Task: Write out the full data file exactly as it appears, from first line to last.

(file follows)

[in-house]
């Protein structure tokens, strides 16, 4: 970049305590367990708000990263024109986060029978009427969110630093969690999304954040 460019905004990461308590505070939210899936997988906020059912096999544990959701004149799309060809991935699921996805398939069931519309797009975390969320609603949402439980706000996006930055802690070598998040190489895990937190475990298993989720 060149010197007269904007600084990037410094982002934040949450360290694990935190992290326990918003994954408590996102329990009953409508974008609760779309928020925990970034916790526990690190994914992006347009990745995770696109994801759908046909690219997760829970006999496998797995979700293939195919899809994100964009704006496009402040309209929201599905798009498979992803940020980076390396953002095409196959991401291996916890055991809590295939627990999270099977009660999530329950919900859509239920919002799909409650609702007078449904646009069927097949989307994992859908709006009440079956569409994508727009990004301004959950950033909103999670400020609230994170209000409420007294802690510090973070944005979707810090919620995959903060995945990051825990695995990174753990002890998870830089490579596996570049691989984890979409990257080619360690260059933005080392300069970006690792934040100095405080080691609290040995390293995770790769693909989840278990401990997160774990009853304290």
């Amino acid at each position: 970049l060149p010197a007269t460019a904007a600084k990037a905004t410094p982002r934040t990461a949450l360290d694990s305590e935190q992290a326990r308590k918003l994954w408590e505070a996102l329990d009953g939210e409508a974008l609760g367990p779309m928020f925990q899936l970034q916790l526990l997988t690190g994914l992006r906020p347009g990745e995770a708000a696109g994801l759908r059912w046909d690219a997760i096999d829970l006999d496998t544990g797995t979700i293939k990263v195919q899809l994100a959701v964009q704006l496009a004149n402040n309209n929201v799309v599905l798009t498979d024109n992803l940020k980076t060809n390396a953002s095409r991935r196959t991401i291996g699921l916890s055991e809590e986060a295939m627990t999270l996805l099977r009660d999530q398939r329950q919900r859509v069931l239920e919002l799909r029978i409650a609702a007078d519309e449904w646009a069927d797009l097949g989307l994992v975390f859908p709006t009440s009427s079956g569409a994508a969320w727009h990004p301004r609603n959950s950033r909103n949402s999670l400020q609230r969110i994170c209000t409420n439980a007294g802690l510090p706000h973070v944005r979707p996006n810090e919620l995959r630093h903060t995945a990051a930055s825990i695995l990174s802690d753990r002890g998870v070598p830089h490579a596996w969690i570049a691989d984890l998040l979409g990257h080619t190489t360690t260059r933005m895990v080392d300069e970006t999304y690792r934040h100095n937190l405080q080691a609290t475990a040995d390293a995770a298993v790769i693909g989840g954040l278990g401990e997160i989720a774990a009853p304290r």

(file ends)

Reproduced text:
[in-house]
């Protein structure tokens, strides 16, 4: 970049305590367990708000990263024109986060029978009427969110630093969690999304954040 460019905004990461308590505070939210899936997988906020059912096999544990959701004149799309060809991935699921996805398939069931519309797009975390969320609603949402439980706000996006930055802690070598998040190489895990937190475990298993989720 060149010197007269904007600084990037410094982002934040949450360290694990935190992290326990918003994954408590996102329990009953409508974008609760779309928020925990970034916790526990690190994914992006347009990745995770696109994801759908046909690219997760829970006999496998797995979700293939195919899809994100964009704006496009402040309209929201599905798009498979992803940020980076390396953002095409196959991401291996916890055991809590295939627990999270099977009660999530329950919900859509239920919002799909409650609702007078449904646009069927097949989307994992859908709006009440079956569409994508727009990004301004959950950033909103999670400020609230994170209000409420007294802690510090973070944005979707810090919620995959903060995945990051825990695995990174753990002890998870830089490579596996570049691989984890979409990257080619360690260059933005080392300069970006690792934040100095405080080691609290040995390293995770790769693909989840278990401990997160774990009853304290």
């Amino acid at each position: 970049l060149p010197a007269t460019a904007a600084k990037a905004t410094p982002r934040t990461a949450l360290d694990s305590e935190q992290a326990r308590k918003l994954w408590e505070a996102l329990d009953g939210e409508a974008l609760g367990p779309m928020f925990q899936l970034q916790l526990l997988t690190g994914l992006r906020p347009g990745e995770a708000a696109g994801l759908r059912w046909d690219a997760i096999d829970l006999d496998t544990g797995t979700i293939k990263v195919q899809l994100a959701v964009q704006l496009a004149n402040n309209n929201v799309v599905l798009t498979d024109n992803l940020k980076t060809n390396a953002s095409r991935r196959t991401i291996g699921l916890s055991e809590e986060a295939m627990t999270l996805l099977r009660d999530q398939r329950q919900r859509v069931l239920e919002l799909r029978i409650a609702a007078d519309e449904w646009a069927d797009l097949g989307l994992v975390f859908p709006t009440s009427s079956g569409a994508a969320w727009h990004p301004r609603n959950s950033r909103n949402s999670l400020q609230r969110i994170c209000t409420n439980a007294g802690l510090p706000h973070v944005r979707p996006n810090e919620l995959r630093h903060t995945a990051a930055s825990i695995l990174s802690d753990r002890g998870v070598p830089h490579a596996w969690i570049a691989d984890l998040l979409g990257h080619t190489t360690t260059r933005m895990v080392d300069e970006t999304y690792r934040h100095n937190l405080q080691a609290t475990a040995d390293a995770a298993v790769i693909g989840g954040l278990g401990e997160i989720a774990a009853p304290r």